Opportunity missed for reform?
16 June 2011
Will the government ever produce its long-promised public service reform white paper? Don't hold your breath, warns Colin Talbot, who suggests that the coalition partners have developed cold feet over many of the big ideas
British governments seem to have a penchant for producing public service reform white papers early in their term of office, setting out their overall prospectus for "modernisation". Ted Heath did it, so did Tony Blair and Gordon Brown, and now the coalition government is, falteringly, about to do the same.
(Notably, Margaret Thatcher didn't do it – she just got on with changing stuff without the bother of a rationale.)
However, these overarching white papers are nearly always problematic. As former No.10 adviser Dan Corry recently pointed out, they tend just to restate what you are already doing, but organised into some grand narrative that can almost always be rubbished.
Critics will point to specific reforms that don't fit the overarching principles – because, with good reason, some reforms might work in one area but not in another.
And the grand narrative will almost always contain internal contradictions and inconsistencies – especially as it is cobbled together from across our messy system of ministries and mandarinates.
Finally, the media will inevitably point out that we've heard it all before anyway.
Maybe this is partly why grand statements often run into problems getting produced. The modernising government white paper wasn't produced by New Labour until 1999, despite the fact much of what was eventually in it had been discussed before they even came to office.
So with the coalition government – originally we were promised a white paper setting out the reform agenda by the March 2011 Budget. Since then it has been pushed back several times and is now, unofficially, said to be appearing this month. But don't hold your breath.
If the coalition had managed to produce a white paper back in March there might have been more chance it would have offered a more or less coherent vision of where they are going with the many changes to the machinery of government and public services that go beyond cuts, cuts, cuts.
Certainly they are doing plenty – more than Margaret Thatcher ever attempted and we'd have to go back to the 1945-51 Attlee government to find such a pace of reform before. But what does it all mean? Are we going from the Big State to the Big Society or maybe the Big Market? Will this really be the first "post-bureaucratic government" as David Cameron promised before last year's election?
But while there certainly seemed to be a high-level ideological fusion taking place in the early months of the coalition, leading to very bold measures proposed in health, benefits, education, university and policing reforms, suddenly the momentum has faltered. Both parties have, to some extent, got cold feet. Most obviously the Liberal Democrats, battered by the AV referendum and election results, have done a handbrake u-turn on health reforms.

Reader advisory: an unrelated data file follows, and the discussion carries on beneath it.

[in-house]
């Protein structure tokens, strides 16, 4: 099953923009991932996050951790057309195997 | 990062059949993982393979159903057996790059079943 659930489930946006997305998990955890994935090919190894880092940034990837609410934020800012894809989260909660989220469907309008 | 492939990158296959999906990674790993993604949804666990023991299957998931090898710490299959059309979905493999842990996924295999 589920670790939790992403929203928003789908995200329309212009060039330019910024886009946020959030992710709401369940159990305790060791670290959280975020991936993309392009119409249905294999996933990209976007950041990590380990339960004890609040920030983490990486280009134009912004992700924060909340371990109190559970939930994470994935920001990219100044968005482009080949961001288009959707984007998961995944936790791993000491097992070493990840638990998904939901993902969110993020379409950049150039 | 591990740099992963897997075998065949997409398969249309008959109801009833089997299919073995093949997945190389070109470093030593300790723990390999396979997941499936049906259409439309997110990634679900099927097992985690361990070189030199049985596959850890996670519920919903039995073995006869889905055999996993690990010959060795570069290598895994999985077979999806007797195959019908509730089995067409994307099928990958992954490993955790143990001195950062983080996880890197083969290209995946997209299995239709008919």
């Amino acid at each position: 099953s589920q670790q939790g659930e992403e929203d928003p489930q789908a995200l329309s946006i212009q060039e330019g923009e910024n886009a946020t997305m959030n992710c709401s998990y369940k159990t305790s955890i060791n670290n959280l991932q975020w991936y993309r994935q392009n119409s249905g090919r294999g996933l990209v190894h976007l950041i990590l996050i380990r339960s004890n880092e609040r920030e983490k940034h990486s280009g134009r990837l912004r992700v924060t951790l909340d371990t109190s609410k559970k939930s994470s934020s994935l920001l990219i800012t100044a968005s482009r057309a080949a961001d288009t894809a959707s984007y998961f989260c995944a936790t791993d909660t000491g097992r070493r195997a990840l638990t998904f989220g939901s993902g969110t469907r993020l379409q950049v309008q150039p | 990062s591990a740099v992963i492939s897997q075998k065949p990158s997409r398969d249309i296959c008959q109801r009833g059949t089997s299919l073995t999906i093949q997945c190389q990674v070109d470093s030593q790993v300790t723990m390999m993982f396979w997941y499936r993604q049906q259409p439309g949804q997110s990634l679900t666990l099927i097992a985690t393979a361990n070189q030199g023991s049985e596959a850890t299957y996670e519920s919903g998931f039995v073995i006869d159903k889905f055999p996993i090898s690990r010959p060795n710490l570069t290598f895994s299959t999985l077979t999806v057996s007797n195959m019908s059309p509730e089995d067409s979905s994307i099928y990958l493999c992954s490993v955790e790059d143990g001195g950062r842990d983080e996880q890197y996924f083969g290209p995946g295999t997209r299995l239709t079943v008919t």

More broadly, both coalition partners seem to have cooled on ideas that were being floated by Cameron about there being "no no-go areas" for outsourcing of public service provision, with the exception of core security and defence services. Cabinet Office minister Francis Maude reportedly briefed business leaders that wholesale outsourcing to private companies was politically unacceptable.
All of which bodes ill for those trying to draft an overarching policy statement that sets out a coherent approach to public service reform. The one key idea which could bind together all sorts of disparate initiatives is David Cameron's Big Society, but the Liberal Democrats have been cool on this even before their current travails.
When – if – the white paper does finally appear there will almost certainly be some continuity with previous efforts. A common theme has resurfaced in various guises since the Northcote-Trevelyan report of 1854 – the idea of separating policy-making from delivery work.
What will be different this time is that rather than arms-length restructuring being seen as an end in itself, or as a precursor to outsourcing to the private sector, it will be touted as a way of developing new models of service delivery – mutuals, cooperatives, joint ventures, public corporations, public interest companies etc. Whether it gets a fancy label – post-bureaucratic government or Big Society – remains to be seen. Whether it appears at all may even still be in question.Colin Talbot is professor of public policy and management at the University of Manchester Business School